According to the New York Times, there`s a new genre hitting the shelves.
Sad tales of life after a lay-off are arriving in book stores near you. You might have read something similar a few years back. Jen Lancaster wrote it.
A victim of the dot-com bubble, Ms. Lancaster penned a memoir of her life before and after a lay-off. In Bitter Is The New Black, she took a humorous look at getting by financially when no one in the family has a job and the job search comes up blank, day after day after day.
The book was a best-seller and the author was saved from having to work another job as a mind-numbing temp.
It's a good bet that Alexandra Penney's memoirs, due out next month, won't have Jen's wit. The Bag Lady Papers, by the former editor of Self magazine (so yes, she has clout in the publishing world and a very, very large platform), will be full of tragedy and sorrow and there's no telling if people will want to read it. Especially those laid off from publishing houses who won't have a great deal of sympathy for someone with enough money to invest with Bernie Madoff, and not quite enough sense to recognize his scam.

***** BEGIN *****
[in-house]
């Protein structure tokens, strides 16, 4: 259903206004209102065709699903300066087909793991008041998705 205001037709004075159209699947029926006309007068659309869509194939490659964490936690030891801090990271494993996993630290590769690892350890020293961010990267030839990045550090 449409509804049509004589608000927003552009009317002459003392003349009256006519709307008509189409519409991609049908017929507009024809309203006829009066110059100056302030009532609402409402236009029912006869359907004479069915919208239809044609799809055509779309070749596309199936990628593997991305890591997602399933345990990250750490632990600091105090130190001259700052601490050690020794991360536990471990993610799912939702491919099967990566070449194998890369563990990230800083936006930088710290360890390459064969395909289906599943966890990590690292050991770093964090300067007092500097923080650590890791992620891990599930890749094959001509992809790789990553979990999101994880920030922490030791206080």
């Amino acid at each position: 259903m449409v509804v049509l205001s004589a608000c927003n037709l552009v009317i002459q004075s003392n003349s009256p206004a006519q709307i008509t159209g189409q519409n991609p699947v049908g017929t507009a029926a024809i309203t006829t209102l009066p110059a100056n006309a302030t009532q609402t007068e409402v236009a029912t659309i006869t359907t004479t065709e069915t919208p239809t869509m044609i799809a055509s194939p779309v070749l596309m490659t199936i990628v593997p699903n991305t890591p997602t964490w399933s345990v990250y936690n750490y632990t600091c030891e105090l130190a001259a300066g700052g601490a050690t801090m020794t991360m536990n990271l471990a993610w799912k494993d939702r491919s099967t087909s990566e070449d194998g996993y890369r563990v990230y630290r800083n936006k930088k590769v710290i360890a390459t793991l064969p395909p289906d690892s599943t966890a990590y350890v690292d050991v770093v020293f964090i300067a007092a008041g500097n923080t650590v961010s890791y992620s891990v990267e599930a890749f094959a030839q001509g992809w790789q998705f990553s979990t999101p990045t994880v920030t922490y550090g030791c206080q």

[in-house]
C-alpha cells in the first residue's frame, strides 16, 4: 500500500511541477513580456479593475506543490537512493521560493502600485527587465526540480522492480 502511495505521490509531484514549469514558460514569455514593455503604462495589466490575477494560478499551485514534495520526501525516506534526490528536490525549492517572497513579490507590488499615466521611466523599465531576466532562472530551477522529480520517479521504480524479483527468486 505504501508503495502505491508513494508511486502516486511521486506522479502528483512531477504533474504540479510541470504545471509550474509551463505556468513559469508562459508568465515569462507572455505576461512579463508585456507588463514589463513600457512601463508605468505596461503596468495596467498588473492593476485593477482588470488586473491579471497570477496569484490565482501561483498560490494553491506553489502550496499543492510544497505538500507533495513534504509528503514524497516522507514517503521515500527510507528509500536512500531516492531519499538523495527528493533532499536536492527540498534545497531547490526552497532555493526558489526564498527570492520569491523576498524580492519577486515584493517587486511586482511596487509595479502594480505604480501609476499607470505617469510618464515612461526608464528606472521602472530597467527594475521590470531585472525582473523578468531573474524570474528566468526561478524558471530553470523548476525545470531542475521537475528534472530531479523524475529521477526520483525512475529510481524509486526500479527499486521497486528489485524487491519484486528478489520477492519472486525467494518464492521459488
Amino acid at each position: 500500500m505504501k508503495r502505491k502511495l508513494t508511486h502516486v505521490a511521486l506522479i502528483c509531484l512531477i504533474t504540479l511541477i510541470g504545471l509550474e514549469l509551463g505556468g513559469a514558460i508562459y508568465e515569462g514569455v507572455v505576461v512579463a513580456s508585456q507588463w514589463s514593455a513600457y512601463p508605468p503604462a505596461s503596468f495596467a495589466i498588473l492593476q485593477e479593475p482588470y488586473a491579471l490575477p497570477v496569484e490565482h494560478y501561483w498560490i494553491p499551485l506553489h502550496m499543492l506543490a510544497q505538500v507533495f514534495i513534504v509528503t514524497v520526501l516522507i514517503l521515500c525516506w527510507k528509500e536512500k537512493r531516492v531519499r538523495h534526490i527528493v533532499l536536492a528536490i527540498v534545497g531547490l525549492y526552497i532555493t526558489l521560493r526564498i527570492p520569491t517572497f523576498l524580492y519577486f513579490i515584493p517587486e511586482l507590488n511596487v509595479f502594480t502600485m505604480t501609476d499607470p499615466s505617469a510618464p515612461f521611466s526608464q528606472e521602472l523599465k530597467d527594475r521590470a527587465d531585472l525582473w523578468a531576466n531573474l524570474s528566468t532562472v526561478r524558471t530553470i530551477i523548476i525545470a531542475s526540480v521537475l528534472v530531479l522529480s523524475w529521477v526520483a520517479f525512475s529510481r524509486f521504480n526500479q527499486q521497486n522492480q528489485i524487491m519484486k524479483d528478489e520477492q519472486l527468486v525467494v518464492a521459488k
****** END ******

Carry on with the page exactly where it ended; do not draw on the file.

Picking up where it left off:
Will anyone anguish over Ms. Penney's sad tale of woe? Can the average unemployed worker relate to a woman who sobbed over the sale of two of her three homes, and commiserated with working friends over lunch at the Four Seasons?
Editors at publishing houses tell themselves that anyone who lost a job could relate to the new memoirists, but booksellers have their doubts.
Most of us who struggle to earn a buck are not in the least bit interested in the hard times visited on the well-to-do. Jen Lancaster's popularity has as much to do with her funny take on life as it does to her background as an average American who attended a state university and was not born with anything resembling a silver spoon in her mouth.
We're waiting for a real memoir of a lay-off. We'd pay money to hear from one of the many synergies that Barry O'Callaghan realized when his little Riverdeep minnow swallowed Houghton Mifflin and Harcourt. What of those who lost jobs because of one man's dream, a dream that turned into a nightmare and is now slipping out of his grasp?
Lay-off lit? There are more interesting stories that might yet be written. But really, Jen Lancaster pretty much covered it already, and is the dot-com debacle all that much different from the real estate bubble-burst of 2009?